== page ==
Friday, December 18, 2009

Major Authors vs Major Texts

For my final project I focused on the religious controversies surrounding Pullman's His Dark Materials trilogy and the way in which those issues may fit into a long standing dialogue between radical fundamentalist Christian readers and the genre of fantasy fiction. I drew a lot from Roland Barthes' essay "The Death of the Author" to pose the argument that most of the controversies are the result of the projection of a real or perceived authorial identity, agenda or intent onto the text. The ultimate effect is the disenfranchisement of the reader and the reduction of a complex text to a singular meaning. I mostly focused on Pullman in my paper but I also brought in Tolkien briefly so I think that for a comparison of the authors in this course I can extend some of the concepts of my argument to each.

As far as Tolkien is concerned I focused primarily on how his identity as a Catholic author could cause readers to focus only on themes in the text that are consistent with Catholic ideology. To do so would be to ignore the ways that those issues are dealt with in a subtle and complex way and also to ignore the various other different kinds of ideology that may appear in the text inadvertently. One simple example is the destruction of the ring. While one interpretation could be that Frodo gives into temptation in the end because everyone is flawed and no one person could accomplish the task alone (which may be consistant with Christian or Catholic ideas). However, it is Gollum who ultimately destroys the ring, which could be read as the only way to finally defeat evil is to give into it fully and completely. I also think that Tolkien's elevation to the status of a major author or at least one of the most influential fantasy authors of all time colors the reader's perception of the text. As a reader you go into the text with the notion that it will be just about the greatest thing you've ever read because Tolkien has received so much praise and credit for his work, which may cause you to elevate the positive aspects of the text while ignoring its weaknesses.

For Pullman I obviously discussed the religious controversies surrounding the series and the projection of the atheist author identity on the text. In my research I found that a great number of conservative Christian readers centered their arguments about a supposed "atheist agenda" that Pullman had with the series. This criticism extended to and seemed in many cases to be inspired by the production of the film adaptation of the Golden Compass. I felt that the projection of this agenda essentially reduced the series to propaganda and ignored its positive elements as well as its complexities. In order to prove this I provided examples of liberal Christian reading which found evidence in the text that supports their worldview to some extent. I also provided my own interpretation of the text in which the death of the Authority is a parallel to the death of the Author and the result was the empowering of individuals in the text which represent the readers themselves. In this way I used Pullman's texts to show that there is a complex system of ideologies in every text and though Pullman may have indeed intended to subvert religion with the series, as a reader you could potentially use the text to subvert Pullman (as an author) himself.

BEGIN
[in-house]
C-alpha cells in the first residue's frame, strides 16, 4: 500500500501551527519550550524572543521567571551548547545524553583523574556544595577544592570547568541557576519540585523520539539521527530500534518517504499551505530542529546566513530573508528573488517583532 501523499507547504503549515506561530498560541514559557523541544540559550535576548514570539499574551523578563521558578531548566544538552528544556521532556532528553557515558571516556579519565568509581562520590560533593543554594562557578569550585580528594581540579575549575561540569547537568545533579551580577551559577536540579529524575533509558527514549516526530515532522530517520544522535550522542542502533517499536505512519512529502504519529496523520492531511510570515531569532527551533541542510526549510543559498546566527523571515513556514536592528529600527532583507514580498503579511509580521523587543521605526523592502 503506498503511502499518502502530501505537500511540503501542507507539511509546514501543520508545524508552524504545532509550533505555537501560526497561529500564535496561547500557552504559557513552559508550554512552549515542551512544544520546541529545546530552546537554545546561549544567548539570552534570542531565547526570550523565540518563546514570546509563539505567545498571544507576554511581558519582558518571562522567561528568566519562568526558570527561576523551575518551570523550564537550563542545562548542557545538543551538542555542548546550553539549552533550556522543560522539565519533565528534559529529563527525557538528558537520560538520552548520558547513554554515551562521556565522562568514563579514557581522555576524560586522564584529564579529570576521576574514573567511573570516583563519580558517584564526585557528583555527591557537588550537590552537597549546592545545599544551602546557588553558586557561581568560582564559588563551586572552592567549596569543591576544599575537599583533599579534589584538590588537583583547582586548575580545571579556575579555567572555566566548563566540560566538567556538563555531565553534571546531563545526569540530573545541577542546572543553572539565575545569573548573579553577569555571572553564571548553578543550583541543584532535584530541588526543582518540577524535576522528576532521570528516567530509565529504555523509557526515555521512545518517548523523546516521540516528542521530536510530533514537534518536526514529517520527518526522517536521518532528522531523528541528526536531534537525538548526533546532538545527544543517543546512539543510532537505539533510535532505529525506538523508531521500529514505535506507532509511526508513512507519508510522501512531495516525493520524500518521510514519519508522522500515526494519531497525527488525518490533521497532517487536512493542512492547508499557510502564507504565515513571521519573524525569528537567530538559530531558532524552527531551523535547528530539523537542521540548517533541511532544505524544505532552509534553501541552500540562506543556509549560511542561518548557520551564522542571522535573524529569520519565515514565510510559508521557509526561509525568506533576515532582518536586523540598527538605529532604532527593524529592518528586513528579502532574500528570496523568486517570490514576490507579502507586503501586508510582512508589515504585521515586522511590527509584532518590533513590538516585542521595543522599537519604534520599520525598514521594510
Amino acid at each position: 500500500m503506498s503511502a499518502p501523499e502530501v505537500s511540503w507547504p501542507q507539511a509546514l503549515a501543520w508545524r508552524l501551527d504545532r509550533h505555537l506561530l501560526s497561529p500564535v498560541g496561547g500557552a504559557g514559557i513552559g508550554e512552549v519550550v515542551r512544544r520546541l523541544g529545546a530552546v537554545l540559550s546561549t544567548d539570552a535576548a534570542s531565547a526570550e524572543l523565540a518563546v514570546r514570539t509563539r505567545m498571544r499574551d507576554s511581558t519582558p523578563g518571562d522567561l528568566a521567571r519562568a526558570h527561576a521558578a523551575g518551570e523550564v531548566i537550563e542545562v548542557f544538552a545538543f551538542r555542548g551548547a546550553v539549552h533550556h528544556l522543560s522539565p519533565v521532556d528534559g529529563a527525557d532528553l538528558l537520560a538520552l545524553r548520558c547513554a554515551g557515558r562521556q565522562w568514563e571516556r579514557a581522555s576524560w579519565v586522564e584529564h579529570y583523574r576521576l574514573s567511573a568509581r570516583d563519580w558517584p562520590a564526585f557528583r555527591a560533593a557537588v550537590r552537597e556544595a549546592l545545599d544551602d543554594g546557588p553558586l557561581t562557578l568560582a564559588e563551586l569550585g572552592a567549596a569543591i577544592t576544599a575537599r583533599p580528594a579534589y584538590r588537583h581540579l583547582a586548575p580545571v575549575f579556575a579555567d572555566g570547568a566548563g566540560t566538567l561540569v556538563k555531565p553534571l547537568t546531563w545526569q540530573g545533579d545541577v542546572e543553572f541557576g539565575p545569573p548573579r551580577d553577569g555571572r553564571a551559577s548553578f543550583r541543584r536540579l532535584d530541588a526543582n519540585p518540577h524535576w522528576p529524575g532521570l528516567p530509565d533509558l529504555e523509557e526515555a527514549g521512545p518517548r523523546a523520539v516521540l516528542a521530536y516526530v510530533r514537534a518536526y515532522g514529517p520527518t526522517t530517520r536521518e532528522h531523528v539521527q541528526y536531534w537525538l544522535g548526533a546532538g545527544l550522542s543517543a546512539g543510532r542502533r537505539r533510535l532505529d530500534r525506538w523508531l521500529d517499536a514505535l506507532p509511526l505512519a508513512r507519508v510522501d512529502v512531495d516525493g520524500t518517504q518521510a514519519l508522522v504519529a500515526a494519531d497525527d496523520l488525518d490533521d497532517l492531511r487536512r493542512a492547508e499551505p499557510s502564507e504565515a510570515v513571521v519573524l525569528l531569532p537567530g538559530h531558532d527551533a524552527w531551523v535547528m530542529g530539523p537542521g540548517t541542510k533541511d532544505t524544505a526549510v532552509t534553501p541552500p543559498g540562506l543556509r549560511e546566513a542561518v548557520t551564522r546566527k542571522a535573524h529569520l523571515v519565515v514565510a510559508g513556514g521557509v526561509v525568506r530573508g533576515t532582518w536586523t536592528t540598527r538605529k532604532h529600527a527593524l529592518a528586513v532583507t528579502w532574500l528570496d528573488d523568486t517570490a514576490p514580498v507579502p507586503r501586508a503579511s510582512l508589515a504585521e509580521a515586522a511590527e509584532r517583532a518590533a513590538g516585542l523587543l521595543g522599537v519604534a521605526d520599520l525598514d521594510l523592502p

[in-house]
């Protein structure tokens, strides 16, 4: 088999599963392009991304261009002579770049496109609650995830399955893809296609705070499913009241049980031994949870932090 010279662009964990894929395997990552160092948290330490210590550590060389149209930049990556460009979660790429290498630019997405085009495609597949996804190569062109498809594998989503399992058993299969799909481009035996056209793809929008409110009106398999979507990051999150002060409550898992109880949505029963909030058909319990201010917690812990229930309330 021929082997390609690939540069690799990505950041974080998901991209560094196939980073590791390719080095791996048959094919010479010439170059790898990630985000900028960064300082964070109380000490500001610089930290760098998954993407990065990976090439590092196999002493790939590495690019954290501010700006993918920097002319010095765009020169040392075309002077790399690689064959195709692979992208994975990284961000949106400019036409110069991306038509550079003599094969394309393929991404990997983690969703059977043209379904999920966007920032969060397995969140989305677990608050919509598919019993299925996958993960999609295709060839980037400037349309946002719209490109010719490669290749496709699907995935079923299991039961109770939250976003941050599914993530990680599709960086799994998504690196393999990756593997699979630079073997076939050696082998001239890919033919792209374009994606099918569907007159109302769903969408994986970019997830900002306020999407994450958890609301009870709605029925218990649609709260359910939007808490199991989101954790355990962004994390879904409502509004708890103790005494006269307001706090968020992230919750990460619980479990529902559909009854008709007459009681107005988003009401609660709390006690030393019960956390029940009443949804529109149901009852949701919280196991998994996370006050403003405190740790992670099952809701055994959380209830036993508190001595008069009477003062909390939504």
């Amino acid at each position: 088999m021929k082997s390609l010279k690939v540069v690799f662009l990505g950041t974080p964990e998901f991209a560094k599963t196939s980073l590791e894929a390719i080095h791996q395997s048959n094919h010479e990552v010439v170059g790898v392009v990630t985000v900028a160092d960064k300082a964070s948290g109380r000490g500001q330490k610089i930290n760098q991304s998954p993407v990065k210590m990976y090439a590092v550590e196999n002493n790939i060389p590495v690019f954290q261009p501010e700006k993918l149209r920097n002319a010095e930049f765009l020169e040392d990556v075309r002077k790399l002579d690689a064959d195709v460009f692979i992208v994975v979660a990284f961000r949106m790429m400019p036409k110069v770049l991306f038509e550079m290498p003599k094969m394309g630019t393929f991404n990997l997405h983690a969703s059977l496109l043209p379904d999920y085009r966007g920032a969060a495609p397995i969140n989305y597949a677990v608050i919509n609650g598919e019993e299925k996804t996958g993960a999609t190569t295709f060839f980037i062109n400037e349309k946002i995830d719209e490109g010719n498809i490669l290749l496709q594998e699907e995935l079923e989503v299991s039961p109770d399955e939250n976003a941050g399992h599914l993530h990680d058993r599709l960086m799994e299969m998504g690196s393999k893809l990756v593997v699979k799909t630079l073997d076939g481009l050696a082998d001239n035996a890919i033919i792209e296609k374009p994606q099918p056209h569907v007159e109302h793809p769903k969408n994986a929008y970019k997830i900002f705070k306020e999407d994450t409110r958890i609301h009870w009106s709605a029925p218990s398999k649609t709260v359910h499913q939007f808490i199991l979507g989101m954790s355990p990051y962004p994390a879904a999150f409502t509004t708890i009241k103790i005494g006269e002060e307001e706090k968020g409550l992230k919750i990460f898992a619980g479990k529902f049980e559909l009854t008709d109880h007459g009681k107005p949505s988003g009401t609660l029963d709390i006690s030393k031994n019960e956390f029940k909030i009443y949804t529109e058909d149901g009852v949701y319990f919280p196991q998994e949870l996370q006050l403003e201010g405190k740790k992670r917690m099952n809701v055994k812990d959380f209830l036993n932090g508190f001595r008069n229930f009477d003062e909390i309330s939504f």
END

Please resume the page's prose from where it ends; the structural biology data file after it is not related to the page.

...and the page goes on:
Ok....Donaldson. I did not include a discussion of Donaldson in my paper and I can only hope that this is the last time that I have to think or talk about him. After this post I can just try to forget that my experience with his work ever happened. That being said I think that my argument does extend to his work to some degree, at least in the context of how our class read the texts. This is a major authors course so there was already a notion that the texts we read were the works of significant and competent author figures. More importantly though this is a major authors course that focuses on fantasy fiction. We read Tolkien first and used his work to develop a kind of idea of the things that major fantasy authors are supposed to do in their texts. Tolkien set the bar high and as a major fantasy author we expected a lot from Donaldson. As we all know, he didn't deliver. I think that it is also interesting to note that as the Donaldson unit went on we sort of developed our own authorial identity for Donaldson and may have projected that onto our readings of the texts. This is the identity of the incompetent author or the hack. Since it was generally established early on that Donaldson sucked, we may have read the text looking for the more negative aspects and ignoring anything that the text may or may not have been doing that was interesting or valuable.

I didn't really realize the irony of my project until writing this post. For a final paper in a major authors course I wrote about the death of the author and the ways in which the construction of the author concept is harmful. Perhaps it is a mistake to teach a major authors course as it inevitably restricts the abilities of the reader and colors interpretations of the texts. What makes an author a major author? Perhaps its irrelevant. Maybe instead we could require English majors to take a major texts class in which we all strive to become major readers.

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